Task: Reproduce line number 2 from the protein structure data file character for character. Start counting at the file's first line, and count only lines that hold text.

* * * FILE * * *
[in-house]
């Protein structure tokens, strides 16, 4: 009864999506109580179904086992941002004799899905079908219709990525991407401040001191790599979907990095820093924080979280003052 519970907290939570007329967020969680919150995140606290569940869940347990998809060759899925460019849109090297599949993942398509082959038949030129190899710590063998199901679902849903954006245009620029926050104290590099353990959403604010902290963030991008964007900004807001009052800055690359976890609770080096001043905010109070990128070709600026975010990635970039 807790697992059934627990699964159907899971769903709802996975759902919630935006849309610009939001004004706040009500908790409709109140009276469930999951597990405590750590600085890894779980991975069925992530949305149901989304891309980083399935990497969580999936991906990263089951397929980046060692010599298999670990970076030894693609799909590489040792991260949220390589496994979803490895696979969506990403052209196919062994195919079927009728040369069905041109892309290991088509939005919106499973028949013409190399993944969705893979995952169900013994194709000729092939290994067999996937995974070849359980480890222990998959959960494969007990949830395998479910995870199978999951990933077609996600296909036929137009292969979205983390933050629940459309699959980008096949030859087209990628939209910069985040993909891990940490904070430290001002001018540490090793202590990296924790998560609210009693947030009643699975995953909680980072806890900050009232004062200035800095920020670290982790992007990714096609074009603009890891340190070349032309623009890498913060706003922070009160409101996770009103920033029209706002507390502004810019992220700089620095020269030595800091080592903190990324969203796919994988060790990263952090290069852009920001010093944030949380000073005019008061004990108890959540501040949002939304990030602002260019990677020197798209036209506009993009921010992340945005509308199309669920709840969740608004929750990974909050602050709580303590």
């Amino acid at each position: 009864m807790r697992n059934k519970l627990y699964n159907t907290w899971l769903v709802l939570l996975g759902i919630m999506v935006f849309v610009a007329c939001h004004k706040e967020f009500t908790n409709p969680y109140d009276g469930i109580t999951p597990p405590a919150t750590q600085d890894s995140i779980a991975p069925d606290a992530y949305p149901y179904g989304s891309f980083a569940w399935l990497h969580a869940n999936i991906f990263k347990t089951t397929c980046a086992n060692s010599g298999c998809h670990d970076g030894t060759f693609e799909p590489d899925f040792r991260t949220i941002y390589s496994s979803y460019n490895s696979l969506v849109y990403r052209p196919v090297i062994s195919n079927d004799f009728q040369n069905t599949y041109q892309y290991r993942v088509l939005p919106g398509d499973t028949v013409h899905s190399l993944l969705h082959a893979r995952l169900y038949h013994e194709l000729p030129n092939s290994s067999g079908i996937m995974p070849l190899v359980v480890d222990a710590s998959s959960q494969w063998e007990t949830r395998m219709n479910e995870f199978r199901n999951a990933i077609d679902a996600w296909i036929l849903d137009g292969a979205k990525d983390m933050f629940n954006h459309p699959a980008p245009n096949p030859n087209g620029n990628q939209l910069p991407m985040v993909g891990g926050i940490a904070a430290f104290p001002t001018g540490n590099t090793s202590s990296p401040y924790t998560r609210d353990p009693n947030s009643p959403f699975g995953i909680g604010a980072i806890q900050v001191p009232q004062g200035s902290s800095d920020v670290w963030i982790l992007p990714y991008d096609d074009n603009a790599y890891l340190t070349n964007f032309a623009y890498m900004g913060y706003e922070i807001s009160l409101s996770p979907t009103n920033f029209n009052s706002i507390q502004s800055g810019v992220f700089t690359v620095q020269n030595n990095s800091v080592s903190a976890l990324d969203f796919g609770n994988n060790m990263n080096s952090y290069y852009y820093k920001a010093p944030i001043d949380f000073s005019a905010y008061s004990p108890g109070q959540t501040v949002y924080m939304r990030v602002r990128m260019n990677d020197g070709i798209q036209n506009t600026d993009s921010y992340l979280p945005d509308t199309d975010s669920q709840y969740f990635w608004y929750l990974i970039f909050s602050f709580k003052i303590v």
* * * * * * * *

């Protein structure tokens, strides 16, 4: 009864999506109580179904086992941002004799899905079908219709990525991407401040001191790599979907990095820093924080979280003052 519970907290939570007329967020969680919150995140606290569940869940347990998809060759899925460019849109090297599949993942398509082959038949030129190899710590063998199901679902849903954006245009620029926050104290590099353990959403604010902290963030991008964007900004807001009052800055690359976890609770080096001043905010109070990128070709600026975010990635970039 807790697992059934627990699964159907899971769903709802996975759902919630935006849309610009939001004004706040009500908790409709109140009276469930999951597990405590750590600085890894779980991975069925992530949305149901989304891309980083399935990497969580999936991906990263089951397929980046060692010599298999670990970076030894693609799909590489040792991260949220390589496994979803490895696979969506990403052209196919062994195919079927009728040369069905041109892309290991088509939005919106499973028949013409190399993944969705893979995952169900013994194709000729092939290994067999996937995974070849359980480890222990998959959960494969007990949830395998479910995870199978999951990933077609996600296909036929137009292969979205983390933050629940459309699959980008096949030859087209990628939209910069985040993909891990940490904070430290001002001018540490090793202590990296924790998560609210009693947030009643699975995953909680980072806890900050009232004062200035800095920020670290982790992007990714096609074009603009890891340190070349032309623009890498913060706003922070009160409101996770009103920033029209706002507390502004810019992220700089620095020269030595800091080592903190990324969203796919994988060790990263952090290069852009920001010093944030949380000073005019008061004990108890959540501040949002939304990030602002260019990677020197798209036209506009993009921010992340945005509308199309669920709840969740608004929750990974909050602050709580303590």